Just catching up on some interesting data on China, courtesy of @AmbroseEP, showing debt to GDP ratios for China's real economy:
Now, note that the comparatives are all advanced economies that can carry, normally, higher debt levels. Which makes China's 282% estimated total debt pile rather large.
The chart references as a source data presented in this (see scone chart) http://trueeconomics.blogspot.ie/2015/03/5315-troika-tale-of-irish-debt.html but adjusted to reflect RBS estimates. which pushes McKinsey point for China horizontally to the levels close to Greece.
As someone else pointed out, nominal GDP growth in China is apparently now lower than interest on debt.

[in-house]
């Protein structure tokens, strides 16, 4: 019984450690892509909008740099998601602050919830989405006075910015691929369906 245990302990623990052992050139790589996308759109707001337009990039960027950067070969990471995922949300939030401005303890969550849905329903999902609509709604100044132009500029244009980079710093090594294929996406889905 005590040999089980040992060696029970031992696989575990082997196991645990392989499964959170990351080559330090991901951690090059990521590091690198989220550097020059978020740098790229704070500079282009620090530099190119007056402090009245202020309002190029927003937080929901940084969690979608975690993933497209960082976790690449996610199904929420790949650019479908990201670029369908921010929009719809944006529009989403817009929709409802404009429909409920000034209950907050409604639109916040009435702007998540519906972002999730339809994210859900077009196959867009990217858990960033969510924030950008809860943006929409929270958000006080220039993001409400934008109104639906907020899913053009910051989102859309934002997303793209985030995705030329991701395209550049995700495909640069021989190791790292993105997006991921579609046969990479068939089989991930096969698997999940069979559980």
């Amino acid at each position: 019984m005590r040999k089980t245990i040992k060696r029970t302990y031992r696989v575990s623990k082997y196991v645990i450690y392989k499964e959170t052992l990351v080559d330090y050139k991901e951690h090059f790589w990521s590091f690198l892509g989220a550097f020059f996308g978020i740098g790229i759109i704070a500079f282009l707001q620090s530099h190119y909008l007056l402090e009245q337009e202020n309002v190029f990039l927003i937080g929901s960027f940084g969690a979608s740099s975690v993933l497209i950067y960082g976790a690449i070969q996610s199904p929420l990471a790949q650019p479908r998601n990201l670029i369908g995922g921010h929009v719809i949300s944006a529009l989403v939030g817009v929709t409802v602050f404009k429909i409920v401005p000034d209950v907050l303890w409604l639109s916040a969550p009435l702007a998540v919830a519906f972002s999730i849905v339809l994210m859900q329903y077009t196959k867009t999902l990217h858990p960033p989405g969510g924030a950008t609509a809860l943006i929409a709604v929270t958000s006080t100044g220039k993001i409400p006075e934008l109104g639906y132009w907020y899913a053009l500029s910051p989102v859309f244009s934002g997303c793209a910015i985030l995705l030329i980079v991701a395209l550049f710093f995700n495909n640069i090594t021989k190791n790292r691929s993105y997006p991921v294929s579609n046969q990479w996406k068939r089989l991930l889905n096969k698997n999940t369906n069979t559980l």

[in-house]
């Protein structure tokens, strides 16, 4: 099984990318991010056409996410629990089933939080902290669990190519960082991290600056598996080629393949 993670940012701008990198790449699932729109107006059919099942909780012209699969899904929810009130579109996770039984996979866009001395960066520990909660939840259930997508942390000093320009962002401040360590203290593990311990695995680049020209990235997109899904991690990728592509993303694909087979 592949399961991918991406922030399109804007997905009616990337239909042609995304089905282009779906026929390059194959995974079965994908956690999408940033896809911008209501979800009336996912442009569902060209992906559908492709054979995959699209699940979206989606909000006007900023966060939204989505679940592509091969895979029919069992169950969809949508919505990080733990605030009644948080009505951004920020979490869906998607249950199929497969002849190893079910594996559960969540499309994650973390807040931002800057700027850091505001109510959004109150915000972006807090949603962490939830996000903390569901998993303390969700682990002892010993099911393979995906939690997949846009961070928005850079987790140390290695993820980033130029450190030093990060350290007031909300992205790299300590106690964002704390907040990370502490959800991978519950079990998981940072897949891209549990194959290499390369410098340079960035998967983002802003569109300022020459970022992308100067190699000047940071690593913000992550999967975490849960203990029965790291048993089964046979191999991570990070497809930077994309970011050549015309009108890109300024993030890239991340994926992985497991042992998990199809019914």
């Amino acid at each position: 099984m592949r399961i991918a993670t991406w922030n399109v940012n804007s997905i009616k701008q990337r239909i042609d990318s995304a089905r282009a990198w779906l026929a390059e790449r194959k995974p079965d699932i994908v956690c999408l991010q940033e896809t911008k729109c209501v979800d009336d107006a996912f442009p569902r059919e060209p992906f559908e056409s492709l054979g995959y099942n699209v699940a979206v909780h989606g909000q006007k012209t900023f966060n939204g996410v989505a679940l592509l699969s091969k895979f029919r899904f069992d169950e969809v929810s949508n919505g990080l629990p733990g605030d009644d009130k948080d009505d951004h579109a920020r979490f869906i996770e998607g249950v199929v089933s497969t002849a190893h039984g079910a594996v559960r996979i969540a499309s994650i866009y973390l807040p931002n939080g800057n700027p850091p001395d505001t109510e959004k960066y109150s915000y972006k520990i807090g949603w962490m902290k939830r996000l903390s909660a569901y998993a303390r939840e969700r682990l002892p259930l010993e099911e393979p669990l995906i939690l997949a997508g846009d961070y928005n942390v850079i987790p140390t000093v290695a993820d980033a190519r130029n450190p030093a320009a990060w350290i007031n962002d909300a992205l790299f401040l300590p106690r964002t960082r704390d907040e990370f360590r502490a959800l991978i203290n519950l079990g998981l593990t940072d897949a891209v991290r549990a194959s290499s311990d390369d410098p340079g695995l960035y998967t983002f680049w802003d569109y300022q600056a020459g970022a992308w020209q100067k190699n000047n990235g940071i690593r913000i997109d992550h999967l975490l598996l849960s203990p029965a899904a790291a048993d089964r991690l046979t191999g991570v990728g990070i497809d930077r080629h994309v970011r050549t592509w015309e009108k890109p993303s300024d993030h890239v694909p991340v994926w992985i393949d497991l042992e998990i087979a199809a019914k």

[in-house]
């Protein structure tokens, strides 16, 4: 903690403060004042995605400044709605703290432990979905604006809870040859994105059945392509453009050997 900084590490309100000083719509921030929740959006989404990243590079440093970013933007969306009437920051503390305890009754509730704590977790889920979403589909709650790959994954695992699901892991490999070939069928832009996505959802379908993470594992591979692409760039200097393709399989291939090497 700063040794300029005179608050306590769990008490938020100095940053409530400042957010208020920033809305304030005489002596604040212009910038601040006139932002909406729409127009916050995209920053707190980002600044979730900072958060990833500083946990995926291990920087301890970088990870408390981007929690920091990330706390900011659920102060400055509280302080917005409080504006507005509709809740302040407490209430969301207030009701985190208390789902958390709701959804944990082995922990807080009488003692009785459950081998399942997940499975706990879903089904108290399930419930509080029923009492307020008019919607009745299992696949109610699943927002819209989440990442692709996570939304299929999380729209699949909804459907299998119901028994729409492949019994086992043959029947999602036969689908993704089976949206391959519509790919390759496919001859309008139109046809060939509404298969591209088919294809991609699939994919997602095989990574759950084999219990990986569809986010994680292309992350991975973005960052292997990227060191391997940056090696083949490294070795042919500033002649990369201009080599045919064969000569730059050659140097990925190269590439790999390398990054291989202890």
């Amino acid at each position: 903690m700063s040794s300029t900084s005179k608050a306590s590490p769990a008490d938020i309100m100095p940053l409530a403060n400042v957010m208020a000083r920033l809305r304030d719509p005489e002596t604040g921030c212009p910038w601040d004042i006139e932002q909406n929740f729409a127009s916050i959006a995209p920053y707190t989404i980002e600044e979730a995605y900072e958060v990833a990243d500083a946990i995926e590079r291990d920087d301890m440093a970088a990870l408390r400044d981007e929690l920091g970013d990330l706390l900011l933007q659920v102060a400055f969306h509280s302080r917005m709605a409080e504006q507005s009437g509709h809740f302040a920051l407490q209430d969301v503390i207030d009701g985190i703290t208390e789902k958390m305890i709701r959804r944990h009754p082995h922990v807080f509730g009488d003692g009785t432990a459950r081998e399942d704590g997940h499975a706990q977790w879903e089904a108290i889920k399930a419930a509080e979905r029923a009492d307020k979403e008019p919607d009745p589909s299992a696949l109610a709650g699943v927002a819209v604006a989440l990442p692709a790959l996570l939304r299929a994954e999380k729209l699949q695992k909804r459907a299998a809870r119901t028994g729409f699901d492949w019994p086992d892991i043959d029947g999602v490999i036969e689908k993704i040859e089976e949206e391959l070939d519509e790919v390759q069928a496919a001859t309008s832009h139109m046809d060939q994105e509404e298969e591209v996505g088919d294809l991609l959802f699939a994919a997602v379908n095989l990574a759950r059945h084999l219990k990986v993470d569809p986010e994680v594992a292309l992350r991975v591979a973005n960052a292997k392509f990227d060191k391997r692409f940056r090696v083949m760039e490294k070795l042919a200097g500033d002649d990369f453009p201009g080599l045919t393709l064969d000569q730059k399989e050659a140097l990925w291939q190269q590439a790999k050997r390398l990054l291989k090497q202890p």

Meanwhile number of stock market accounts has gone exponential in recent days - using borrowed money (Chinese residents borrowed over Yuan 1 trillion or Euro150 billion worth of cash to pump into stock markets):
Economy is clearly slowing down in China, with conflicting reports and estimates of 1Q 2015 growth suggesting possible contraction in the real economy and domestic demand. (See http://www.irishtimes.com/business/economy/china-equity-markets-boom-while-economic-growth-stutters-1.2182547).
At the top of debt chain are local authorities: latest official data shows borrowings by the local authorities were up by almost 50% since the start of H2 2013 to c. 16 trillion yuan. Local authorities debt growth accounts for a quarter of changes in overall domestic debt since 2008. Recently, the IMF warned China that the country overall economic debt is expanding at a faster pace than debt in Japan, South Korea and the U.S. grew before the onset of the Global Financial Crisis.
My view: when this pile of Chinese debt blows, things will get spectacularly ugly, globally.